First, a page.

darken someone's door


verb (used with object)
to make dark or darker.
to make obscure.
to make less white or clear in color.
to make gloomy; sadden: He darkened the festivities by his presence.
to make blind.
verb (used without object)
to become dark or darker.
to become obscure.
to become less white or clear in color.
to grow clouded, as with gloom or anger.
to become blind.
darken someone's door, to come to visit; make an appearance: Never darken my door again!

1250–1300; Middle English derknen. See dark, -en1

darkener, noun
undarken, verb (used with object)
well-darkened, adjective

4. depress, dispirit, blacken, deject.
Dictionary.com Unabridged
Based on the Random House Dictionary, © Random House, Inc. 2014.
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World English Dictionary
darken (ˈdɑːkən)
1.  to make or become dark or darker
2.  to make or become gloomy, angry, or sad: his mood darkened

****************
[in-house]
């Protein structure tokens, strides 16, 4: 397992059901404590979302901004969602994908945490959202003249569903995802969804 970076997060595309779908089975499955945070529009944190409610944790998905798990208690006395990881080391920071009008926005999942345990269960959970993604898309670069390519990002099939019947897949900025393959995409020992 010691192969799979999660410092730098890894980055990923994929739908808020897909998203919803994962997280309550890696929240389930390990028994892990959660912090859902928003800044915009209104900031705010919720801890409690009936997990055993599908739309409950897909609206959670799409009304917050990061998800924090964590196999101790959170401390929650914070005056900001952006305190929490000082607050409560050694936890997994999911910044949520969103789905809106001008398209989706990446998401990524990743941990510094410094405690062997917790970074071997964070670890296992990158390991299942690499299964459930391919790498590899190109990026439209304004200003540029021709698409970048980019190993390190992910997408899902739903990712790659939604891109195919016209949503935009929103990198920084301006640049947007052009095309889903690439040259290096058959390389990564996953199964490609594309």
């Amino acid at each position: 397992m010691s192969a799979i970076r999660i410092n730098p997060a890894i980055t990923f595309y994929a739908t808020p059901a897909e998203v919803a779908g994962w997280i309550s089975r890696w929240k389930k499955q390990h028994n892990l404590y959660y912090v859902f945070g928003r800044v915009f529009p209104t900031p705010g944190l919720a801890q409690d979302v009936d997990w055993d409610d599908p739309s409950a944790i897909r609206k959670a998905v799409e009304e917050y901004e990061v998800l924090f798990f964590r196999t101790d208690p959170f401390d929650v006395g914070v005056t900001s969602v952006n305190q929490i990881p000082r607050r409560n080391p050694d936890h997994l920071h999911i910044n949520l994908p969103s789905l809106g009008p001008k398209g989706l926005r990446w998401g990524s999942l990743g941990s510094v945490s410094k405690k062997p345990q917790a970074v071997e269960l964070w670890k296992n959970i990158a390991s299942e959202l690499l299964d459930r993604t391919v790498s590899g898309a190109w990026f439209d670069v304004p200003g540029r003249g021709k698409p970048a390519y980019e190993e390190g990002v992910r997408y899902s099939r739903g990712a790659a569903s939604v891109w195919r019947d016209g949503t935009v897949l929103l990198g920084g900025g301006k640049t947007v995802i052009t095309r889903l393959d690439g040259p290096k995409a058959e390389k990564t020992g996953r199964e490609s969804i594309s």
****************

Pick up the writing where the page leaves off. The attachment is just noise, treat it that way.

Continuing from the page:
3.  (usually used with a negative) darken someone's door to visit someone: never darken my door again!

Collins English Dictionary - Complete & Unabridged 10th Edition
2009 © William Collins Sons & Co. Ltd. 1979, 1986 © HarperCollins
Publishers 1998, 2000, 2003, 2005, 2006, 2007, 2009
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Word Origin & History

c. 1300, "to make dark;" late 14c., "to become dark." The more usual verb in M.E. was simply dark, as it is in Chaucer and Shakespeare, and darken did not predominate until 17c. The Anglo-Saxons also had a useful verb, sweorcan, meaning "to grow dark." To darken someone's door (usually with a negative)
is attested from 1729.
Online Etymology Dictionary, © 2010 Douglas Harper
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American Heritage
Idioms & Phrases

darken someone's door

Come unwanted to someone's home, as in I told him to get out and never darken my door again. The verb darken here refers to casting one's shadow across the threshold, a word that occasionally was substituted for door. As an imperative, the expression is associated with Victorian melodrama, where someone (usually a young woman or man) is thrown out of the parental home for some misdeed, but it is actually much older. Benjamin Franklin used it in The Busybody (1729): "I am afraid she would resent it so as never to darken my doors again."

The American Heritage® Dictionary of Idioms by Christine Ammer.
Copyright © 1997. Published by Houghton Mifflin.
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